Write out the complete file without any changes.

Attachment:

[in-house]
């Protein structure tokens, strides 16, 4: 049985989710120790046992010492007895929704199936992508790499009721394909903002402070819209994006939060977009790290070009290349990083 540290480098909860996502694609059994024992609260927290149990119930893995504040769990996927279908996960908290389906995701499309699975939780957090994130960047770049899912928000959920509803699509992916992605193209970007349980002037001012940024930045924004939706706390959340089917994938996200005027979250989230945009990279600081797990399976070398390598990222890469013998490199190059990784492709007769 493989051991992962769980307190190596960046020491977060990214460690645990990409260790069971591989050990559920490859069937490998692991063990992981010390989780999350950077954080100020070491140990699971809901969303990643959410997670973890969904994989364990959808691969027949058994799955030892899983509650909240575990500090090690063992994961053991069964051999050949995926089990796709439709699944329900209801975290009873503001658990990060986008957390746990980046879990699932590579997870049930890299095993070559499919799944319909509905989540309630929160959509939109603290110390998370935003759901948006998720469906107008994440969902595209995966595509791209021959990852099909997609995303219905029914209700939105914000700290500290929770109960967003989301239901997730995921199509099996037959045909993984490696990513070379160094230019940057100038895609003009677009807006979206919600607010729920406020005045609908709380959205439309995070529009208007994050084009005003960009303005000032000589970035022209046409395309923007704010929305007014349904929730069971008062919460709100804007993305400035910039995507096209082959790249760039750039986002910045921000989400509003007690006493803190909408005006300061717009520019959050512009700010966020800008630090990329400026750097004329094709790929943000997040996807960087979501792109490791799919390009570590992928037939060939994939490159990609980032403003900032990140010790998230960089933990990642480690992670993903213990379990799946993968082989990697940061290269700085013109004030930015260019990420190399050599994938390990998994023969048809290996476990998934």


[in-house]
């Protein structure tokens, strides 16, 4: 049985989710120790046992010492007895929704199936992508790499009721394909903002402070819209994006939060977009790290070009290349990083 540290480098909860996502694609059994024992609260927290149990119930893995504040769990996927279908996960908290389906995701499309699975939780957090994130960047770049899912928000959920509803699509992916992605193209970007349980002037001012940024930045924004939706706390959340089917994938996200005027979250989230945009990279600081797990399976070398390598990222890469013998490199190059990784492709007769 493989051991992962769980307190190596960046020491977060990214460690645990990409260790069971591989050990559920490859069937490998692991063990992981010390989780999350950077954080100020070491140990699971809901969303990643959410997670973890969904994989364990959808691969027949058994799955030892899983509650909240575990500090090690063992994961053991069964051999050949995926089990796709439709699944329900209801975290009873503001658990990060986008957390746990980046879990699932590579997870049930890299095993070559499919799944319909509905989540309630929160959509939109603290110390998370935003759901948006998720469906107008994440969902595209995966595509791209021959990852099909997609995303219905029914209700939105914000700290500290929770109960967003989301239901997730995921199509099996037959045909993984490696990513070379160094230019940057100038895609003009677009807006979206919600607010729920406020005045609908709380959205439309995070529009208007994050084009005003960009303005000032000589970035022209046409395309923007704010929305007014349904929730069971008062919460709100804007993305400035910039995507096209082959790249760039750039986002910045921000989400509003007690006493803190909408005006300061717009520019959050512009700010966020800008630090990329400026750097004329094709790929943000997040996807960087979501792109490791799919390009570590992928037939060939994939490159990609980032403003900032990140010790998230960089933990990642480690992670993903213990379990799946993968082989990697940061290269700085013109004030930015260019990420190399050599994938390990998994023969048809290996476990998934």